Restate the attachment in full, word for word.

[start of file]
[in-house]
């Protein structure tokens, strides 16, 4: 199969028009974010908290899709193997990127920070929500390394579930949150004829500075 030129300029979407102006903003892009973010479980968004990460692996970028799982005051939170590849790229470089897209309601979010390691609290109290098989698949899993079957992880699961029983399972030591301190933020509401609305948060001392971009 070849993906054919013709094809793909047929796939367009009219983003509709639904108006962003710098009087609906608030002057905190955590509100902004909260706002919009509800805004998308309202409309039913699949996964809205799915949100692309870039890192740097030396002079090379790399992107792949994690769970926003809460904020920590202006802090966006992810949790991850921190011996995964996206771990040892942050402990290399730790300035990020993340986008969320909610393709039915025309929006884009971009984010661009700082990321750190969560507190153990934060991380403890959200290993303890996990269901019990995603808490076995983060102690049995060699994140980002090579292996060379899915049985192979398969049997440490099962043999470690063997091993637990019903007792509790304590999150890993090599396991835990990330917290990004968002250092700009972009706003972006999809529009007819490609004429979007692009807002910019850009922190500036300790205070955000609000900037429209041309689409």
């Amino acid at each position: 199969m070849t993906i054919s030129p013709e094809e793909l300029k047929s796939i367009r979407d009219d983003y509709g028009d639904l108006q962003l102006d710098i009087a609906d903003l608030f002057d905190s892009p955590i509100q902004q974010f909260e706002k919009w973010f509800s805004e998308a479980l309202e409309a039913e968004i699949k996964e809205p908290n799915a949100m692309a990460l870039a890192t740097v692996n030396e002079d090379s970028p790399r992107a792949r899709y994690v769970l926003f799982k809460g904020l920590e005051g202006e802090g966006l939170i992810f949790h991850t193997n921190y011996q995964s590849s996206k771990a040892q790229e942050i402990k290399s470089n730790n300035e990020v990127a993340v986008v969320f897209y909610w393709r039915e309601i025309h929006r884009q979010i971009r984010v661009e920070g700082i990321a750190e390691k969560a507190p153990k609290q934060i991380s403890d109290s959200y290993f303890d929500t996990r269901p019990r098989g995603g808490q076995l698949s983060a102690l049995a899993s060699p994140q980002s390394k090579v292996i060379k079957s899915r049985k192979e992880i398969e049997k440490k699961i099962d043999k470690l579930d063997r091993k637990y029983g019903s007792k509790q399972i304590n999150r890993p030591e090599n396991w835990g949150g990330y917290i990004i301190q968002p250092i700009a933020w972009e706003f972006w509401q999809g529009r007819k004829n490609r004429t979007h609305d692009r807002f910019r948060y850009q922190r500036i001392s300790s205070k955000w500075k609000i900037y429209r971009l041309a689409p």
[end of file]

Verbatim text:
[in-house]
């Protein structure tokens, strides 16, 4: 199969028009974010908290899709193997990127920070929500390394579930949150004829500075 030129300029979407102006903003892009973010479980968004990460692996970028799982005051939170590849790229470089897209309601979010390691609290109290098989698949899993079957992880699961029983399972030591301190933020509401609305948060001392971009 070849993906054919013709094809793909047929796939367009009219983003509709639904108006962003710098009087609906608030002057905190955590509100902004909260706002919009509800805004998308309202409309039913699949996964809205799915949100692309870039890192740097030396002079090379790399992107792949994690769970926003809460904020920590202006802090966006992810949790991850921190011996995964996206771990040892942050402990290399730790300035990020993340986008969320909610393709039915025309929006884009971009984010661009700082990321750190969560507190153990934060991380403890959200290993303890996990269901019990995603808490076995983060102690049995060699994140980002090579292996060379899915049985192979398969049997440490099962043999470690063997091993637990019903007792509790304590999150890993090599396991835990990330917290990004968002250092700009972009706003972006999809529009007819490609004429979007692009807002910019850009922190500036300790205070955000609000900037429209041309689409």
């Amino acid at each position: 199969m070849t993906i054919s030129p013709e094809e793909l300029k047929s796939i367009r979407d009219d983003y509709g028009d639904l108006q962003l102006d710098i009087a609906d903003l608030f002057d905190s892009p955590i509100q902004q974010f909260e706002k919009w973010f509800s805004e998308a479980l309202e409309a039913e968004i699949k996964e809205p908290n799915a949100m692309a990460l870039a890192t740097v692996n030396e002079d090379s970028p790399r992107a792949r899709y994690v769970l926003f799982k809460g904020l920590e005051g202006e802090g966006l939170i992810f949790h991850t193997n921190y011996q995964s590849s996206k771990a040892q790229e942050i402990k290399s470089n730790n300035e990020v990127a993340v986008v969320f897209y909610w393709r039915e309601i025309h929006r884009q979010i971009r984010v661009e920070g700082i990321a750190e390691k969560a507190p153990k609290q934060i991380s403890d109290s959200y290993f303890d929500t996990r269901p019990r098989g995603g808490q076995l698949s983060a102690l049995a899993s060699p994140q980002s390394k090579v292996i060379k079957s899915r049985k192979e992880i398969e049997k440490k699961i099962d043999k470690l579930d063997r091993k637990y029983g019903s007792k509790q399972i304590n999150r890993p030591e090599n396991w835990g949150g990330y917290i990004i301190q968002p250092i700009a933020w972009e706003f972006w509401q999809g529009r007819k004829n490609r004429t979007h609305d692009r807002f910019r948060y850009q922190r500036i001392s300790s205070k955000w500075k609000i900037y429209r971009l041309a689409p």